Spectroscopy sees through packaging to thwart drug fakers

By Susan Gotensparre

- Last updated on GMT

Related tags Raman spectroscopy

UK based researchers have added another dimension to
anti-counterfeiting with an alternative Raman imaging method that
is powerful enough to detect fake drugs without opening the

The researchers, at CCLRC Rutherford Appleton Laboratory, said the imaging technology is at the early stages of development but that they plan to have a marketable instrument within a year or so. The CCLRC has teamed up with several pharmaceutical companies to establish the instrument's potential and limitations, in applications such as pharmaceutical quality control.

The technology uses spatially offset Raman spectroscopy (SORS), which reads Raman scatter laterally away from the laser point. This serves to suppress fluorescence signals that stem from packaging, capsule shells or tablet coating, which can interfere with the weaker subsurface Raman signals of a products active pharmaceutical ingredients and excipients.

The growing counterfeit drug market is estimated to be worth $75bn (€57.3bn) globally by 2010, an increase of 90 per cent from 2005. Although counterfeiters often find a way around existing strategies such as on-pack technologies, limiting their effectiveness, SORS has the potential to give them a tough fight, according to the researchers.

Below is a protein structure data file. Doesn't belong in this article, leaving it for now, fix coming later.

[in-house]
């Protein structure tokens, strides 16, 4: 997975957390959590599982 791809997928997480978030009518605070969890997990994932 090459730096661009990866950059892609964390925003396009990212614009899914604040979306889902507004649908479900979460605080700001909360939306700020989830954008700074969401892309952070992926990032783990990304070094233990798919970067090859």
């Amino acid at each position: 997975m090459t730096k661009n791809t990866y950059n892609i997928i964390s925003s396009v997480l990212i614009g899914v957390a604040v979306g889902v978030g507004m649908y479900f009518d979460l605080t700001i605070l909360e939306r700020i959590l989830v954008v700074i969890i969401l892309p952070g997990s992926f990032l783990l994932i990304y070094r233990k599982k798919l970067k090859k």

"They would have to supply the correct composition of the tablet to get around the technique,"​ Pavel Matousek, team leader, told In-PharmaTechnologist.com.

"Although this would still represent the infringement of pharmaceutical patents, the key point is that the drug would not pose the same health hazard to the patient as do the counterfeit drugs with incorrect active ingredients or with active ingredients at improper concentration."

The scientists claim that SORS possesses higher chemical specificity than near infrared (NIR) spectroscopy and that its technology has potential to replace NIR in those applications.

"The method [SORS] is based on conventional Raman spectroscopy technique, where the Raman effect occurs when light bounces off molecules and its colour changes very slightly. This change gives a unique fingerprint of the chemical,"​ said Matousek.

The CCLRC plans to develop a portable instrument but claims its technology implements easily on conventional hand-held Raman instruments already on the market. In addition, they are to launch a spin out company - LiteThru - later this year, which plans to take this technology further. But, they are still interested in licensing out the technology to instrument manufacturers.

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